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recovery from colon removal
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recovery from colon removal

My close friend had UC/Crohns and as a result had his colon removed about a year ago. He is still extremely tired all the time and suffers from headaches, persistent cough and complete lack of libido. He is starting to lose all hope of ever being healthy again. Can you please suggest any medical (or perhaps holistic) options he should try? At this point I'd bring him anywhere and do anything I could to help him feel alive again. Thank you so much for your help!
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The only thought that comes to mind is deficient nutrient absorption.  The colon absorbs lots of nutrients.  Since it is gone, his docs should have advised him on a special diet.  They also should have advised him of possible negative results from the operation, such as nerve damage.  Major operations take a lot out of a person.  He needs to report his health issues to the doctor.  Perhaps some baby food and milk in the meantime would absorb quicker.  
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Does your friend have an ileostomy or was an S-pouch; J-pouch; or other internal pouch created?  My 17 year old daughter who first had symptoms at age 31/2 had her colon removed at the age of 4.  Her pathology was indeterminate for UC or Crohns however, due to where she was presenting (Colon only) we opted to have the surgery.  An s-pouch was created at the time. A couple years later she developed fistulae that is consistent with Chrons however no biopsy still has conclusively determined one or the other.

Hers is such a long story that I won't go into, but here we are 13 years later and just discovered that this s-pouch had failed completely. As a result she had such incredible amounts of infection in her body going on for "years" her surgeon stated.  For a year I was seeking to find out why she was exhausted all the time, etc. (all similar symptoms to your friend).  This may not apply at all, hence my question, but my daughter was not hooked up to her s-pouch for all of these years because she develpoed continual pouchitis.  We have moved around so much that we know know she didn't have consistent care.  What finally happened was a GI doctor checked her for B-12 deficiency ( could explain tiredness) but found nothing there.  He took her off of Metronazidole which she had always been on.  What that drug was actually doing was masking her symptoms.  She never had an elevated white blood count or any other symptoms (bleeding, cramping, etc.) that would indicate to us that it was Chron's related, so we were shocked to hear that there was so much infection going on in her body.  So, for all intense purposes, my daughter has always had an ileostomy, and we believe that is why she has grown so well, and has not ever had any absorption problems.  But with that much infection going on of course it makes sense that she would be exhausted all the time.  Without knowing any of the medications that your friend is on or what his exact situation is, I wouldn't even try to offer any advice except that he get a 2nd opinion.  We got the most help from the Cleveland Clinic in Ohio.  We  had just moved here to Michigan last July when she began bleeding from her bottom, and what a nightmare we have had with physicians here.  So, we contacted her original surgeon at the Cleveland Clinic who we had not seen in 9 years.  He remembered our daughter's case with expert clarity.  He is of course a pediatric surgeon, but one of the best in the country.  We followed him to The University of Hackensack Medical Center in New Jersey where he is now the Head of all Pediatric surgery, this past December for removal of this failed pouch .We have returned for two more out-patient surgeries since, so I hear you when you say you'd bring him anywhere to get good help.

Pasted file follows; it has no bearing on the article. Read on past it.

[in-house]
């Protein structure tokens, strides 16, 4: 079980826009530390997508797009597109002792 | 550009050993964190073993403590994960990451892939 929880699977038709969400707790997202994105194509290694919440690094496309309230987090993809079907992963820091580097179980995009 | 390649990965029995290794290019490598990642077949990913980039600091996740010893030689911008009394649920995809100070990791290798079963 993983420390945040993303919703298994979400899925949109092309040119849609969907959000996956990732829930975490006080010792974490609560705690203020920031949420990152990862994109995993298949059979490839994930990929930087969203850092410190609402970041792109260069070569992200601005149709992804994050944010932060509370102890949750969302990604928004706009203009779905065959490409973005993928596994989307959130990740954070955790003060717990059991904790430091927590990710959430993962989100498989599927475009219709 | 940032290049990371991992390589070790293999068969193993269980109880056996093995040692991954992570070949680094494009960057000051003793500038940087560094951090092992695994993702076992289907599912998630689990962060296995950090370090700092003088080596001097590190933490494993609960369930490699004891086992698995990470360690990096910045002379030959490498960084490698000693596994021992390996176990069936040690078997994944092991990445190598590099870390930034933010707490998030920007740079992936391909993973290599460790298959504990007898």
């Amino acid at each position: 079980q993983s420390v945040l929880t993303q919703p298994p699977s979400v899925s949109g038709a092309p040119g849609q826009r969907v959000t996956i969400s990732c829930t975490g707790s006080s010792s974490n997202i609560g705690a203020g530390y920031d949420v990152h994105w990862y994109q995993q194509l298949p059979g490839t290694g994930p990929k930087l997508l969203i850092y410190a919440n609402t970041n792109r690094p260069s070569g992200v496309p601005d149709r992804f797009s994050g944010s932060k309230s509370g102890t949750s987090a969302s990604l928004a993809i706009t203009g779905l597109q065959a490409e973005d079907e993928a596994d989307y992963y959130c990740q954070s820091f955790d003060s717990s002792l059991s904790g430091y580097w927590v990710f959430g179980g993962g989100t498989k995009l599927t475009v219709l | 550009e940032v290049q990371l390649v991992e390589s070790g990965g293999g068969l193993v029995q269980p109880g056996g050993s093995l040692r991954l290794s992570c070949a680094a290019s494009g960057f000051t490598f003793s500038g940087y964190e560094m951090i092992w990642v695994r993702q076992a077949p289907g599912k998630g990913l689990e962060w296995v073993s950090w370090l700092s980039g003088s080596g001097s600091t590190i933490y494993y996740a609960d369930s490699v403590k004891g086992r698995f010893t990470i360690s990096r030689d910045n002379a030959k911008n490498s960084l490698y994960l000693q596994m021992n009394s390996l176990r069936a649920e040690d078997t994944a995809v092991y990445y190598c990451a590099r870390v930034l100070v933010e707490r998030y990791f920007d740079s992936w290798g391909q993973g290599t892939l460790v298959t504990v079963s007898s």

Because my daughter has for all intense purposes grown up with this disease it hadn't really occured to us that she would really have no idea what it is truly like to feel well, unlike your friend who obvioulsy had a much later diagnosis. We are traveling back to the Cleveland Clinic this month to see an adult GI (Dr. Bo Shen) who was recommended to us by our surgeon. I have been most unhappy with the GI we have seen here. I don't know where you live, but definitely go to a large medical facitlity or University settings that are doing research, if you are not already doing so.  The knowledge base is so much greater than a local GI doctor can give you.

Also note that most of the absorption of nutrients occurs in the small intestine as opposed to the colon, where the liquid is removed, however, if some small bowel was taken in order to create an internal pouch or was lost through surgery this could affect absorption issues, but I am not hearing you say that he is losing weight or showing any other symptoms that would indicate a nutrition problem.  I would also be on the look-out for signs of depression which also can also present in  ways similar to those that you have described.  This is an extremely tough thing to go through and to adjust to. My daughter also suffers from depression . Please tell him to keep demanding good treatment--I know that this in and of itself is very taxing, , but the more educated he is about this illness,  the better questions he can ask , which will result in more information that he will get.  He is very fortunate to have you as an advocate for him, but this role too can be stressful and equally as taxing, so stay strong.

Goodluck and I will pray that you are both lead in the right direction.
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